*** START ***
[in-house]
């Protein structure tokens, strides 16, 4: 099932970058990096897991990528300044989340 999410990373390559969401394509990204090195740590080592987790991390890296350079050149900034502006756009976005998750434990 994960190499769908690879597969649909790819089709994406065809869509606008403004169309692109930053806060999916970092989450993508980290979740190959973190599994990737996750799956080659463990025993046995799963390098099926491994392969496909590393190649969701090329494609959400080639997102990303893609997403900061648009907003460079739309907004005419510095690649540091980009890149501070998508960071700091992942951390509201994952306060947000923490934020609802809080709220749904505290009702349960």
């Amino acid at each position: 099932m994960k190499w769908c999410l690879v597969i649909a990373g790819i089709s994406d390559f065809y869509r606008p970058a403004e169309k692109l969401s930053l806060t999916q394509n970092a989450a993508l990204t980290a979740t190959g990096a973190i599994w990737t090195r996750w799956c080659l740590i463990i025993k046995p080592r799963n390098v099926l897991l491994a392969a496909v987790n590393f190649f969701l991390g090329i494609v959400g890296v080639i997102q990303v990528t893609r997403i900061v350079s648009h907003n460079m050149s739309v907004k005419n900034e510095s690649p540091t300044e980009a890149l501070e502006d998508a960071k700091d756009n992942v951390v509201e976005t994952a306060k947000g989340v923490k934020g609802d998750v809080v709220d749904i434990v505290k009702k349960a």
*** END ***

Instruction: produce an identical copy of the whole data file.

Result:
[in-house]
């Protein structure tokens, strides 16, 4: 099932970058990096897991990528300044989340 999410990373390559969401394509990204090195740590080592987790991390890296350079050149900034502006756009976005998750434990 994960190499769908690879597969649909790819089709994406065809869509606008403004169309692109930053806060999916970092989450993508980290979740190959973190599994990737996750799956080659463990025993046995799963390098099926491994392969496909590393190649969701090329494609959400080639997102990303893609997403900061648009907003460079739309907004005419510095690649540091980009890149501070998508960071700091992942951390509201994952306060947000923490934020609802809080709220749904505290009702349960």
């Amino acid at each position: 099932m994960k190499w769908c999410l690879v597969i649909a990373g790819i089709s994406d390559f065809y869509r606008p970058a403004e169309k692109l969401s930053l806060t999916q394509n970092a989450a993508l990204t980290a979740t190959g990096a973190i599994w990737t090195r996750w799956c080659l740590i463990i025993k046995p080592r799963n390098v099926l897991l491994a392969a496909v987790n590393f190649f969701l991390g090329i494609v959400g890296v080639i997102q990303v990528t893609r997403i900061v350079s648009h907003n460079m050149s739309v907004k005419n900034e510095s690649p540091t300044e980009a890149l501070e502006d998508a960071k700091d756009n992942v951390v509201e976005t994952a306060k947000g989340v923490k934020g609802d998750v809080v709220d749904i434990v505290k009702k349960a």